Peter Hacker delivers his talk 'Me, My Mind, and My Body, not to Mention a Self, a Soul and a Person' for the 2013 Humane Philosophy Project Conference 'Being a Human, Being a Person'. Kindly re-recorded after the conference.
Me, my Mind and my Body, not to mention a self, a soul and a per s on – A human being has a mind and has a body. He also has a soul, is often said to have a self, and sometimes said to have an 'I' or an 'Ego'. On top of this he is said to be a person. This proliferation of personal property suggests double counting on the manifest. A human being is a subs tance – a living being of a certain kind ( homo sapiens ). The mind a human being has is neither a substance nor a substantial part of a substance, but an array of capacities of intellect and will, and their exercise. The body a human being has is distinct f rom the body (the animate self - moving substance) a human being is. There is no relation between the mind and the body a human being has, although he may have a variety of attitudes towards his intellectual powers and somatic properties. Because human being s are free agents answerable for their deeds, they are persons – moral agents that are bearers of rights and duties. The self and the 'I', as understood by philosophers, are fictions.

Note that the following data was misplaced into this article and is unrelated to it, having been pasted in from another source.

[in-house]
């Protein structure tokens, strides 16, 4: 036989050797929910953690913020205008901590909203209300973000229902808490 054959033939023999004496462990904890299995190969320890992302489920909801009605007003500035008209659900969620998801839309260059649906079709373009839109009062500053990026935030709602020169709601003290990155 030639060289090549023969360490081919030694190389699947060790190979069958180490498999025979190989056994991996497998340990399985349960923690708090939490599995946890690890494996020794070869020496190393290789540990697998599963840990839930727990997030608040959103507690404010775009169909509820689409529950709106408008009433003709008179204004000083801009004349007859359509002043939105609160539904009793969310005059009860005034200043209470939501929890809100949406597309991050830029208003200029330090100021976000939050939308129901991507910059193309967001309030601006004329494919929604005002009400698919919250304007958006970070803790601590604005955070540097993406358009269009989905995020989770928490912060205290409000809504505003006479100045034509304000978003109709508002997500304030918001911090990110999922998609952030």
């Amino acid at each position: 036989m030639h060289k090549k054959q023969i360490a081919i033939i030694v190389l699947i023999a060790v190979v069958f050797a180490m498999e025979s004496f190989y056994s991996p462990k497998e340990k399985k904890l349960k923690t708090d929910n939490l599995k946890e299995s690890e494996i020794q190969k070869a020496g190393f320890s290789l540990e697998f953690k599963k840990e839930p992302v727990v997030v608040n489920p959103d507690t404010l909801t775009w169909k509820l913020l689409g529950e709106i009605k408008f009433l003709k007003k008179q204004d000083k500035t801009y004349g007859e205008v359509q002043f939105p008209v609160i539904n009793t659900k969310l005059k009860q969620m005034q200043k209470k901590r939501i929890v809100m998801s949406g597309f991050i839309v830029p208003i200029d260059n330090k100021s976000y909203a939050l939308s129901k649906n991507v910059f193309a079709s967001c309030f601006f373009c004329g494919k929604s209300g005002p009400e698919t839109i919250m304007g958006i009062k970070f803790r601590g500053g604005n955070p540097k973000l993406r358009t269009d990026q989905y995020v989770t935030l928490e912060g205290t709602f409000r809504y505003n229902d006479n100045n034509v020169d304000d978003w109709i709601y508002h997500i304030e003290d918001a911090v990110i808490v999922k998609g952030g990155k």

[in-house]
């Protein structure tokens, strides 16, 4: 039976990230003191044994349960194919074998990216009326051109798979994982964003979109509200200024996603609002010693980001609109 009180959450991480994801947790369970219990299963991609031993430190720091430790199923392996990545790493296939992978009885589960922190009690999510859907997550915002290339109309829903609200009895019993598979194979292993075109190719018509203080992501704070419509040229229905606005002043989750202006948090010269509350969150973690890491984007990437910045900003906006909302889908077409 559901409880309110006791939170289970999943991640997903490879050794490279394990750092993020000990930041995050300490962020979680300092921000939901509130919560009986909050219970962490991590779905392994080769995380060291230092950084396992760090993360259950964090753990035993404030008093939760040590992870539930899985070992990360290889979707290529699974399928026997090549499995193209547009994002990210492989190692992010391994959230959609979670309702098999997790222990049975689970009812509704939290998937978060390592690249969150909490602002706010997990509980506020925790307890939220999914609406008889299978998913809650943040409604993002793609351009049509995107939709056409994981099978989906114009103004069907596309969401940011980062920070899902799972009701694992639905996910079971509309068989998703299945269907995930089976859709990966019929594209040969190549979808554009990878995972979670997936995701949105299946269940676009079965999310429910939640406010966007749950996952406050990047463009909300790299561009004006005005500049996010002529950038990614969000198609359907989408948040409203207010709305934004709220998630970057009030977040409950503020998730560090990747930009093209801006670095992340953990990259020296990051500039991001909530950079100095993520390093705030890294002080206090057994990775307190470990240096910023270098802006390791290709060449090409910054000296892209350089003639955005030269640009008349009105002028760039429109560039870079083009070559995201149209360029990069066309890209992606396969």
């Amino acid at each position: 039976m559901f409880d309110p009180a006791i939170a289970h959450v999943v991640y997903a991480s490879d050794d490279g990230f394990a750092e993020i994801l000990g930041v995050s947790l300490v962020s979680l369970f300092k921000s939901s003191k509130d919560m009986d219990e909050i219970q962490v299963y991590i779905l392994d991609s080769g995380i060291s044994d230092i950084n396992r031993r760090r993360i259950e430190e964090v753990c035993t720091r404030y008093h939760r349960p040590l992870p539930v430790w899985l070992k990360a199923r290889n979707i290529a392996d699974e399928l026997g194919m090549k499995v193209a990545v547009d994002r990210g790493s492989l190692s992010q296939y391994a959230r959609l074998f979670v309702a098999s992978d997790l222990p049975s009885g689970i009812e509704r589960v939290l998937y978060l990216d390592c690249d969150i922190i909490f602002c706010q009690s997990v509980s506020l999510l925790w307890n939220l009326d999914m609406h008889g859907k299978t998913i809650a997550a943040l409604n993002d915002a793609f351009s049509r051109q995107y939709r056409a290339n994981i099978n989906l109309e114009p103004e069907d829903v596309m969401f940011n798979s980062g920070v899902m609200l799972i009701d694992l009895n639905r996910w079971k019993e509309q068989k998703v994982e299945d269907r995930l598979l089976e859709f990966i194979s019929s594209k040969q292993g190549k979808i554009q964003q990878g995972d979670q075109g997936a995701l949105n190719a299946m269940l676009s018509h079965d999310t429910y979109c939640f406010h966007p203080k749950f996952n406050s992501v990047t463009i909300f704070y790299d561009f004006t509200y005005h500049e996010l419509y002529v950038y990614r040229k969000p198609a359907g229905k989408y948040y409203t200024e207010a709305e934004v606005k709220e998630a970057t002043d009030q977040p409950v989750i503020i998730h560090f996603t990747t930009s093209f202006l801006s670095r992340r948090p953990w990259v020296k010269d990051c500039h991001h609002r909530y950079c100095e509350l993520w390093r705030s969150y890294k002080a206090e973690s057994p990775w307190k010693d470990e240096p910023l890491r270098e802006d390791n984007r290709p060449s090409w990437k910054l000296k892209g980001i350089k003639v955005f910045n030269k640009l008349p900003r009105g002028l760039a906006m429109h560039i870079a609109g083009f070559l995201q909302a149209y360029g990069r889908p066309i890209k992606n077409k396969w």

P. M. S. Hacker is Emeritus Research Fellow at St John’s College, Oxford. He is a world renowned scholar of Wittgenstein with interests in the history of analytic philosophy, philosophy of mind, and philosophy and cognitive neuroscience. His most recent work is Human Nature: the Categorial Framework (Blackwell, 2007), the first of a trilogy on human nature. The sequel, The Intellectual Power s: a Study of Human Nature (Wiley - Blackwell) will be published in the autumn, as will a volume of his recent essays: Wittgenstein: Comparisons and Context (Oxford University Press).